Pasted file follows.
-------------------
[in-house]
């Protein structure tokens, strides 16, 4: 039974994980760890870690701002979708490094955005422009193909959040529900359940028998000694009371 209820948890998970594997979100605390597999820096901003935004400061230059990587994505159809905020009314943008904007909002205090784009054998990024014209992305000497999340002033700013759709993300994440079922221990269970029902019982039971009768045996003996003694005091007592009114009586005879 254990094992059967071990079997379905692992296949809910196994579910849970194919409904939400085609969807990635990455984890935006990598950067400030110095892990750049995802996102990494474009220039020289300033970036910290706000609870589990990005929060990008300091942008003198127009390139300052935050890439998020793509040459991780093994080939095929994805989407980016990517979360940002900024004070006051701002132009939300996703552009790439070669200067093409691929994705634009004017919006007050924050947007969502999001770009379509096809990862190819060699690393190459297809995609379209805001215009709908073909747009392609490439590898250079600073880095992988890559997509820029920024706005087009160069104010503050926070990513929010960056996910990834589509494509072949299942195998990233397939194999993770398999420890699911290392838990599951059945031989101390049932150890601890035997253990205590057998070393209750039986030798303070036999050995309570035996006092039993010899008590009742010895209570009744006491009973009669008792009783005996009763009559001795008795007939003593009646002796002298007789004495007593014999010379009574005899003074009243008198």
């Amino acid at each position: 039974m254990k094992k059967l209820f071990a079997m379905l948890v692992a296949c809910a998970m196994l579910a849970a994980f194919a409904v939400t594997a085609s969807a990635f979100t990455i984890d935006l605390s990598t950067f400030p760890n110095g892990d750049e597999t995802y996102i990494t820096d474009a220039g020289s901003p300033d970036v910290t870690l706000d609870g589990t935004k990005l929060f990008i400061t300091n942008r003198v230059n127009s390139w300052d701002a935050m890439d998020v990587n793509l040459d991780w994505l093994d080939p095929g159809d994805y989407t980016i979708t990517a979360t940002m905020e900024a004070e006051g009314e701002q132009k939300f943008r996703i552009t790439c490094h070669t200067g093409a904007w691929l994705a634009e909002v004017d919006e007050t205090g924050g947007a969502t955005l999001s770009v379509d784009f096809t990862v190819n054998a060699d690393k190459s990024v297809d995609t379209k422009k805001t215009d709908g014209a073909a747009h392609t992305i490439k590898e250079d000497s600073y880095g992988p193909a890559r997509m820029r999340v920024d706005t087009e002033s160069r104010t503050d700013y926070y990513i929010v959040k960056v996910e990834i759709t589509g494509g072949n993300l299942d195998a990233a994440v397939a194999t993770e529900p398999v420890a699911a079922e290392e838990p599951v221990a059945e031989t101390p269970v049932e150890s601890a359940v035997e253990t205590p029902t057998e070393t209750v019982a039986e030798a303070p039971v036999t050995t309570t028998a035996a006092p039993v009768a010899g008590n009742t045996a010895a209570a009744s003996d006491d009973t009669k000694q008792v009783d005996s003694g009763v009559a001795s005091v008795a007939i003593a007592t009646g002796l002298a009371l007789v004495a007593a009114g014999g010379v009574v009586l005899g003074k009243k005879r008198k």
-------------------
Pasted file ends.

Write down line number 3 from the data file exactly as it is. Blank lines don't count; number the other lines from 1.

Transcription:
């Amino acid at each position: 039974m254990k094992k059967l209820f071990a079997m379905l948890v692992a296949c809910a998970m196994l579910a849970a994980f194919a409904v939400t594997a085609s969807a990635f979100t990455i984890d935006l605390s990598t950067f400030p760890n110095g892990d750049e597999t995802y996102i990494t820096d474009a220039g020289s901003p300033d970036v910290t870690l706000d609870g589990t935004k990005l929060f990008i400061t300091n942008r003198v230059n127009s390139w300052d701002a935050m890439d998020v990587n793509l040459d991780w994505l093994d080939p095929g159809d994805y989407t980016i979708t990517a979360t940002m905020e900024a004070e006051g009314e701002q132009k939300f943008r996703i552009t790439c490094h070669t200067g093409a904007w691929l994705a634009e909002v004017d919006e007050t205090g924050g947007a969502t955005l999001s770009v379509d784009f096809t990862v190819n054998a060699d690393k190459s990024v297809d995609t379209k422009k805001t215009d709908g014209a073909a747009h392609t992305i490439k590898e250079d000497s600073y880095g992988p193909a890559r997509m820029r999340v920024d706005t087009e002033s160069r104010t503050d700013y926070y990513i929010v959040k960056v996910e990834i759709t589509g494509g072949n993300l299942d195998a990233a994440v397939a194999t993770e529900p398999v420890a699911a079922e290392e838990p599951v221990a059945e031989t101390p269970v049932e150890s601890a359940v035997e253990t205590p029902t057998e070393t209750v019982a039986e030798a303070p039971v036999t050995t309570t028998a035996a006092p039993v009768a010899g008590n009742t045996a010895a209570a009744s003996d006491d009973t009669k000694q008792v009783d005996s003694g009763v009559a001795s005091v008795a007939i003593a007592t009646g002796l002298a009371l007789v004495a007593a009114g014999g010379v009574v009586l005899g003074k009243k005879r008198k």